Imagine an arena filled with people. The cheerful crowd eagerly takes their seats as the lights dim and all eyes focus on center stage. Everyone is fixated on the man in the top hat as he enthusiastically welcomes them to the circus. There are dancing bears, trapeze artists, roaring lions, and clowns. I don’t know why, but clowns have always made me feel uncomfortable. Clowns wear masks, their true identity obscured beneath layers of strategically painted lines. It’s bizarre to think that just beneath the bright red smile, an entirely different person exists.
In an odd kind of way, clowns reminded me of myself. There was a season in my life when I worked hard to quietly conceal hurt and shame behind my own personal mask. It was a lot of work keeping up appearances. Therein lies the question, why do people hide behind disguises? Facades are meant for storefronts and houses, not for people. Living hidden isn’t living at all. Being covert is something God never intended for His children, yet Christians seem to be among the majority when it comes to masking their hurts and disguising their struggles.
Now, travel back in time to the story of the woman mentioned in the Gospel of Luke, chapter 8. Jesus is on His way to minister when the oversized crowd presses in so tightly there is barely room to move. Suddenly, Jesus freezes and insists on knowing who touched Him. He had felt the current of healing power surge and impart into someone who was shrouded by the crowd. It was a woman whose name is never mentioned but who was determined to be healed and set free. She wanted her life back, the life she had before her issue of blood branded her “unclean.” Levitical law sentenced anyone who was in her condition to an isolated life, a life void of human touch and physical interaction.
No one knows how she came about her issue of blood. Had something happened to her? Was this the consequence of something self-inflicted? All we know is that she was desperate enough to push through the crowd, reach out, and touch the hem of Jesus’s garment. She believed that Jesus had the power to heal and restore her broken, battered body.
I understand how she felt—desperate times call for desperate measures—but what I love about this story is how Jesus decides to handle the situation. He stopped everything in order to acknowledge her. The Savior of the world intentionally paused and recognized her unprecedented faith. Jesus wanted to see her face to face, and what an intimate moment it must have been. He didn’t just walk on by, but instead, He looked right into her eyes. She would no longer be defined by her sickness and considered unclean. She was healed! This act of faith alone changed the course of her life, and she would never be the same.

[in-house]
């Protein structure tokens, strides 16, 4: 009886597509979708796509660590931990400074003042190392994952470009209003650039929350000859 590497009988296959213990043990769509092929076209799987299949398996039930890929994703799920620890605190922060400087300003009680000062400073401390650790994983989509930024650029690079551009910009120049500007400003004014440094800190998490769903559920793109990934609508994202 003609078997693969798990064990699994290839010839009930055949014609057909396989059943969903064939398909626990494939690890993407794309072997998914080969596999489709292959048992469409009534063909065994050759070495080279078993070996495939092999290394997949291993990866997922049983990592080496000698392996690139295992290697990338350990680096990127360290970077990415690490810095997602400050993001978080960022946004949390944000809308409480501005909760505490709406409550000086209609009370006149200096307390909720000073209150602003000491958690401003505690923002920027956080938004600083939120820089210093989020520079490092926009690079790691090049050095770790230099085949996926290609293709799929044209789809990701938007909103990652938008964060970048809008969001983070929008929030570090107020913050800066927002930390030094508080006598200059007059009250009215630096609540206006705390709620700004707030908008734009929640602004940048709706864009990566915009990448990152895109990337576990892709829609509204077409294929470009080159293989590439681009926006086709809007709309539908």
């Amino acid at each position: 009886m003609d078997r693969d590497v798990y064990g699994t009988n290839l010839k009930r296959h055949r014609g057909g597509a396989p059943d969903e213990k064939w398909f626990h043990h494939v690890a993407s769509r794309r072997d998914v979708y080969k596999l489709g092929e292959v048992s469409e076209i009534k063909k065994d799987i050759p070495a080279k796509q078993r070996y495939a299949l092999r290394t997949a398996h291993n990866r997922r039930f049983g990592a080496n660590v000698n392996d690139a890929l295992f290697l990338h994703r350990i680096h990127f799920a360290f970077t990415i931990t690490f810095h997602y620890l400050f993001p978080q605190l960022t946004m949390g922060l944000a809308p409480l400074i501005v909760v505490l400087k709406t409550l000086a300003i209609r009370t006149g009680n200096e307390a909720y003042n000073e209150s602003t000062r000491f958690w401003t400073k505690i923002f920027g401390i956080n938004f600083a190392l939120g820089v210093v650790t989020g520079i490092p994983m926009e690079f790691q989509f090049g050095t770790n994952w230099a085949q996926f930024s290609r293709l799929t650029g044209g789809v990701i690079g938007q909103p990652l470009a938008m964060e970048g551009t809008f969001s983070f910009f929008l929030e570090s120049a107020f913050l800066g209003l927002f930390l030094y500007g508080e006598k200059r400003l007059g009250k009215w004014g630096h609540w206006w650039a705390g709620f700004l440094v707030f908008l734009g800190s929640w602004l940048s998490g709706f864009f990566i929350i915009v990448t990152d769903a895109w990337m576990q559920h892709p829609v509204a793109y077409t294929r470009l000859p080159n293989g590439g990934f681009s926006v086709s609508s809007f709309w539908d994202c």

When I was young, I was naive. Poor judgment led to regrettable choices, and my neediness made me an easy target for unhealthy relationships. It’s difficult even now to think about all that took place, but the fear of being judged rather than loved led to a lifestyle of isolation. I can relate so well to the broken state of the woman in the Gospel of Luke. I, too, felt condemned to the title “unclean.” I had a broken and bleeding heart from the personal rejection of others. I thought that those who preferred living by the law instead of embracing grace would be determined to condemn me. At the time, living a lie seemed easier than facing the truth of my compromised past, so, like many Christians, I hid behind a multi-layered mask. The thought of removing it seemed overwhelming. I pretended that all was well while I suffered in silence.
The gift of grace restores the relationship with our Heavenly Father, and God’s intention is to better the lives of those who love Him. So why not choose to embrace His love? In Him, we are to walk in truth and transparency. How could I feel loved if I wasn’t honest with myself and others? So, in an act of child-like faith, I ripped off the mask. There I stood fully exposed, flaws and all, but I had never felt so loved. No more pretending or performing; the only judgment that mattered was His and He loved me.
For those who are still hiding and afraid to walk in transparency, it is imperative to grasp the truth of God’s Word: “Therefore, if anyone is in Christ, he is a new creation; old things have passed away; behold, all things have become new” (2 Cor. 5:17, NKJV).
A new creation? Yes, a new creation! The past has no power over your future, so it is time to expect a better tomorrow. God knows that masquerading is a hindrance to a genuine relationship with Him. Can you take off the mask and let Him love you just the way you are? Are you willing to invite Him into your life and, by faith, receive the healing you need to overcome any shame, insecurity, fear, or regret? Oh, how He longs to set you free from anything that would be a barrier from His loving kindness and forgiving freedom!
Jesus said it best in the Gospel of John, “If you abide in My word, you are My disciples indeed. And you shall know the truth, and the truth shall make you free” (John 8:3, 31; NKJV).
Facades are meant for storefronts and houses, not for people. The Bible states that Christ’s death on the cross was to give believers abundant life. Trying to exist behind a painted smile isn’t being true to yourself. Shadows conceal, but His love reveals. The circus is a fun place to visit, but you can’t live there, nor can one experience a quality life by hiding behind a mask. Isn’t it time to live renewed and walk by faith? Come out of hiding and let Him look at you, face to face. May you begin to see yourself the way He sees you, a beautiful and glorious reflection of His love.
Written by Yvonne Hancock
Featured Image by Pixabay
In-Text Image by Alexandru Zdrobau